7 Comments

Commuter Pants for Women

Bike commuting pants. Not shorts or capris, but real pants that look polished and professional. Dozens of companies offer them for men, but if you’re female, the pickings are pretty slim. The good news is that they do actually exist (don’t think this was true 5 years ago). Here are your spring 2013 options in one convenient location.

First, what makes a commuter pant? Generally, these are designed to be something you would actually wear both to a meeting and on an urban commute.  I value sweat-wicking fabric, non-chafing seams, and a lack of reflective stuff in obvious places. I prize this kind of clothing – not having to change clothes saves me at least 10 minutes every morning. I could just bike slower, but I really really like going fast.

Outlier Women's Daily Riding Pant1. Outlier Women’s Daily Riding Pant – $225
These slim leg pants have generated quite the buzz in the blogosphere since being introduced in 2011. Reviews, both by friends here in Minneapolis and on the internet, have been pretty positive, though everyone I know who owns these got some kind of miraculous deal.  Notable features include the lack of reflective stuff and logos, Schoeller water and abrasion-resistant fabric, and a reinforced butt. As far as I can tell, the only thing not ideal about this product is the $225 price tag (up from $180 last season). Outlier also recently introduced a jeans style Dungaree pant.

Beta Brand Bike to Work Pants2. Betabrand Women’s Bike to Work Pants – $108
This San Fran based company makes stretch cotton commuter pants with reflective tape on the inside of the pant cuff (for rolling up when you’re outside) and a reflective back pocket flap that can be tucked in for the office. They’ve got a reinforced crotch and a higher back to eliminate gaping, and have also gotten pretty good reviews. I do question the use of cotton in otherwise very bike-centric product – I like to bike fast and cotton makes me feel clammy and gross because it doesn’t dry very fast.

Proof NY Visser Pant3. Visser Proof NY Pant – $180
These appear to be similar to the Outlier Daily Riding Pant – Schoeller fabric, stretch, slim cut. There’s no mention on their website of a reinforced rear, though. I’m perplexed by the fact that they brag about false pockets. I demand real pockets! This is a new product, and reviews are scarce. The only one I found is non-bike related, but positive. At $180, you’ll save $45 off the Outlier version.

I haven’t purchased any of these yet. My idea of spending a lot of money on clothes has been shopping at a consignment store instead of thrifting. Yet I fantasize about cute, well-cut, well-made clothes crafted from amazing technical fabrics. Maybe someday I’ll take the plunge. In the meanwhile, I’m stalking sweat-wicking but not bike-specific pants (like some from Lole) on sale websites.

I want to see Endura, Levi’s, Nau, and the dozen or so other companies with dedicated men’s commuter lines engage in a little gender parity. Women’s styles are often sold out of popular colors and sizes, so clearly there’s room in the market, especially if you can make something that costs less than $100. While I’ve been managing to get myself to work on a bike and look nice without $180 pants, I am frustrated by the non-functionality of most professional clothing designed for women (such as pockets so small they can barely hold chapstick). Dreaming of a day when my performance clothes and my dress clothes are the same clothes.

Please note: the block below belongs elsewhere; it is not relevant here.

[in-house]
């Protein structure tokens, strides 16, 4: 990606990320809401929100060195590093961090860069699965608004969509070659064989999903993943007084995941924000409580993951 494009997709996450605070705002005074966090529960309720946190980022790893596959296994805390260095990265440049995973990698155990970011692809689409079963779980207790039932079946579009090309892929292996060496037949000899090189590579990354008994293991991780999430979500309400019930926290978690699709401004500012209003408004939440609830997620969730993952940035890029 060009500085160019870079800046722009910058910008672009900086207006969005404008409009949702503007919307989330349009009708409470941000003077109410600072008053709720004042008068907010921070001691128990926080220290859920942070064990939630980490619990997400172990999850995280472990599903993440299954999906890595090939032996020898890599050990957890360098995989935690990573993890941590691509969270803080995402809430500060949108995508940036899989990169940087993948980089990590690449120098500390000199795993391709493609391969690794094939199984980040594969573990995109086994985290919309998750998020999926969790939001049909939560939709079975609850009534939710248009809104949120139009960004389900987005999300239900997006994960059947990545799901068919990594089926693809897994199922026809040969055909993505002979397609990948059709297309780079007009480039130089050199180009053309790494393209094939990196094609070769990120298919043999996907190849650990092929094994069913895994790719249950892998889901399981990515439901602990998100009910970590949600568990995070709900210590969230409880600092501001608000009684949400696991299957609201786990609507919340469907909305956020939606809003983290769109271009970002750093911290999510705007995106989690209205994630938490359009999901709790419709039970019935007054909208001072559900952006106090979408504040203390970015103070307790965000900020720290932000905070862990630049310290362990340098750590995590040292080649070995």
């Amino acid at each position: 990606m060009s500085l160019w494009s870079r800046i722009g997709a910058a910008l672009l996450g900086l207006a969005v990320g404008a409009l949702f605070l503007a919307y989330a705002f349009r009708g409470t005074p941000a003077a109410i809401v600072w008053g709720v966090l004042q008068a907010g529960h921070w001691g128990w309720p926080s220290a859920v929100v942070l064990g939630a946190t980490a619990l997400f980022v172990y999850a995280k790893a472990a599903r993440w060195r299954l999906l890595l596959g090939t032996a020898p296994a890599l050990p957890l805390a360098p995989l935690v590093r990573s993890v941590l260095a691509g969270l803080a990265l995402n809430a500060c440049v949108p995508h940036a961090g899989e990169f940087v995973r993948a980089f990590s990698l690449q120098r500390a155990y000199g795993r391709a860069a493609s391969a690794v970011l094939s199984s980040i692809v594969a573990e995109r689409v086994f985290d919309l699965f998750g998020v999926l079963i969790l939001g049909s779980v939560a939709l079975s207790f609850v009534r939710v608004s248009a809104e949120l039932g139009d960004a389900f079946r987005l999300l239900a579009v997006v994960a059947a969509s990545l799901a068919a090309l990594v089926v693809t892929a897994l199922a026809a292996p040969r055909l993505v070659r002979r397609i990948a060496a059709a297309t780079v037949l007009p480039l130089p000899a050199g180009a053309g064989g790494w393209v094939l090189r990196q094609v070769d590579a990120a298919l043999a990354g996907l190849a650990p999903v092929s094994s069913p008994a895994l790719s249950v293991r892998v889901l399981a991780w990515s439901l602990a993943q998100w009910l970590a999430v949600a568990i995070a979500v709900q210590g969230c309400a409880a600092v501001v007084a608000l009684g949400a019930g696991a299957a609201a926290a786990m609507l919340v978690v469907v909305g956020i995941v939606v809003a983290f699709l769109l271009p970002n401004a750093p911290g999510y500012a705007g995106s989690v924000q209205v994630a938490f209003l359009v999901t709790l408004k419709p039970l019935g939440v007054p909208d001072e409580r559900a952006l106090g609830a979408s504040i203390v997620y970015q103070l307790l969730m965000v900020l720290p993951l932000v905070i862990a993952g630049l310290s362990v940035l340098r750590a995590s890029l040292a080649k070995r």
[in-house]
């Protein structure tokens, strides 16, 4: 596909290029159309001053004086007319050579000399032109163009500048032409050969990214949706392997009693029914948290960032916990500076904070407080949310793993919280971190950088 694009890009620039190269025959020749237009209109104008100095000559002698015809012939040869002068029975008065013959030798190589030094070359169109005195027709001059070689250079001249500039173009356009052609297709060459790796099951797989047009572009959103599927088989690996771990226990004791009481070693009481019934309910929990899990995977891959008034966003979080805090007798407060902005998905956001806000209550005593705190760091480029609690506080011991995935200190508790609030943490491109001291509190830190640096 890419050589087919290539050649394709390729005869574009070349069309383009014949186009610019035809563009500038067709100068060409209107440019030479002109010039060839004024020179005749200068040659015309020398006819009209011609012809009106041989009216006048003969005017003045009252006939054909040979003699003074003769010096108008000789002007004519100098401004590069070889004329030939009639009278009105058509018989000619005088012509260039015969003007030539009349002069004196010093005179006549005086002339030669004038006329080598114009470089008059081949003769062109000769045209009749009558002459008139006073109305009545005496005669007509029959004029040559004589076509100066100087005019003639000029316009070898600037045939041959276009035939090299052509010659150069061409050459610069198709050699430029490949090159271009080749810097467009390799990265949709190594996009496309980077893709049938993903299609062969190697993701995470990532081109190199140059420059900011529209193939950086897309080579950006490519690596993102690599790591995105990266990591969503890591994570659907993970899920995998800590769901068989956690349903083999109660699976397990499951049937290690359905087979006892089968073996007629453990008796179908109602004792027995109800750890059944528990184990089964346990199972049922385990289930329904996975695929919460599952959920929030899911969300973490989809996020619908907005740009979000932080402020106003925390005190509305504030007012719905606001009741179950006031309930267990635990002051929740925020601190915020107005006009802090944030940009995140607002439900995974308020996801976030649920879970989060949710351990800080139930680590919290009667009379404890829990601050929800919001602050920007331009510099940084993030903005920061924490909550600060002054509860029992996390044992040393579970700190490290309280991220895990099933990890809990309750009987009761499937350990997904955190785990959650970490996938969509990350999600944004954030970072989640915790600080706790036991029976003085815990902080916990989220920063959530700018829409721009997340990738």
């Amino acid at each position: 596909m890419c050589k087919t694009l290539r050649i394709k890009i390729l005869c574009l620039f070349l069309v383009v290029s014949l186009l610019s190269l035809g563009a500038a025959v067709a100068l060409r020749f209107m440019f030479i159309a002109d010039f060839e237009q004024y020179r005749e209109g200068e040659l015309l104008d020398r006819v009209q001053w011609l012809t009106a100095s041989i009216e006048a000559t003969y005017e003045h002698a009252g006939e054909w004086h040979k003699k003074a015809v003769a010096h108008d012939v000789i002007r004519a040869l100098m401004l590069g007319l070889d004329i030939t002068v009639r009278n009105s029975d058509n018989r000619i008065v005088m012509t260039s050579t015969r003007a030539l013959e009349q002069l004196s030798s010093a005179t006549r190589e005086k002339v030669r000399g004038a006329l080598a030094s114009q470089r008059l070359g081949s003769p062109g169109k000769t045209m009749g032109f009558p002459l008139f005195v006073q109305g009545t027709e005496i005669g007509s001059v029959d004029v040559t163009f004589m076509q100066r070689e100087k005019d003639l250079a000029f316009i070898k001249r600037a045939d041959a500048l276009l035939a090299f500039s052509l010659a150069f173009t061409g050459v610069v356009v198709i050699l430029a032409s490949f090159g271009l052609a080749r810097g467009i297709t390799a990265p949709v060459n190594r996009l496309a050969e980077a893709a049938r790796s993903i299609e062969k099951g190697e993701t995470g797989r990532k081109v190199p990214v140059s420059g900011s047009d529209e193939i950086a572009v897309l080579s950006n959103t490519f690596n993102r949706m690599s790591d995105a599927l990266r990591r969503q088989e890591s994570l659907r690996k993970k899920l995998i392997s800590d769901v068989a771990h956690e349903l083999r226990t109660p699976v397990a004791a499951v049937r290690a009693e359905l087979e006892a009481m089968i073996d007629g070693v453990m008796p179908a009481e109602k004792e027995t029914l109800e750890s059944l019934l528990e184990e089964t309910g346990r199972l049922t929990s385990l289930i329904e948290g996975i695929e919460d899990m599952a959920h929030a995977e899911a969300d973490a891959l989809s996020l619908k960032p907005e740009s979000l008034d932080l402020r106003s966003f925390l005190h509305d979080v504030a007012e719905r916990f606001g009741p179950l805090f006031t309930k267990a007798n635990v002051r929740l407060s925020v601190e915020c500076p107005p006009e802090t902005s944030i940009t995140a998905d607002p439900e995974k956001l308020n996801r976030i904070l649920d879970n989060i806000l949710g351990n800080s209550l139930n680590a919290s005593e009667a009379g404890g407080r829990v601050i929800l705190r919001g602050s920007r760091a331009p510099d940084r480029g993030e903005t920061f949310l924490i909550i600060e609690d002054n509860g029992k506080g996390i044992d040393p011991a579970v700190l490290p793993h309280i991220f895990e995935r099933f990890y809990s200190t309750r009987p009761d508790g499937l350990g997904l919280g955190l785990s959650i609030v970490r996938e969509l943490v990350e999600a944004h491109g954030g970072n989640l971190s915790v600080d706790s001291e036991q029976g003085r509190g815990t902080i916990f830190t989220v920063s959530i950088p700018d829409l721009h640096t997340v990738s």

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September 2013 UPDATE: REI recently released a women’s specific bike jean for $79.50. This makes me feel like the active wear industry might be hearing our collective cries of frustration!

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7 comments on “Commuter Pants for Women

  1. Have you written to or called the manufacturers you mention? Just curious..

    • I have not – my research was done through internet searches and industry resources. Are you referring to the manufacturers I highlighted who are actually making women’s bike apparel or to the ones who I wish were making it?

      • The ones you wish were making it. I wonder if their teams have even considered it. This market is growing. I think it’s in anyone’ best interest to get in now.

        I get by with my LLBean gear but look forward to being able to afford dual-use clothes like these designed for commuting.

  2. Hi, good riding pants that look nice is something I’ve been looking for too….then I decided I could fix that problem myself! We’re in the process of making prototypes now. Do you want to talk? I live in Minneapolis. Contact me offline, thanks.

  3. Thanks for following my blog! This post was on the email sent to me to notify me you were following. I don’t own a single pair of good commuting jeans and want one (or more) SO BAD! There are more coming out now, but most of them are only for men or have, like, ONE option for women and several for men. Not cool! Great post, though.

    Also, I’ve never spent $200+ on a pair of jeans! It’d be hard to ever get me to pay me that much, unless it releases a super-protective-see-through-bubble-shield that protects me from street harassment and being run over 🙂

    • I’ve never spent $200 on pants, either – just wanted people to know about the (limited) options out there! A friend in Minneapolis is working on prototypes. Stay tuned!

      If you hear of new products, I’d love to know about them. Also products that protect against street harassment and being run over. I think bells are marketed that way sometimes. Mine must be defective.

  4. […] cool – although I would quibble with their claim that their product is unique. There are at least two other companies making a similar pant. The main high point for this product right now is the price point: you can […]

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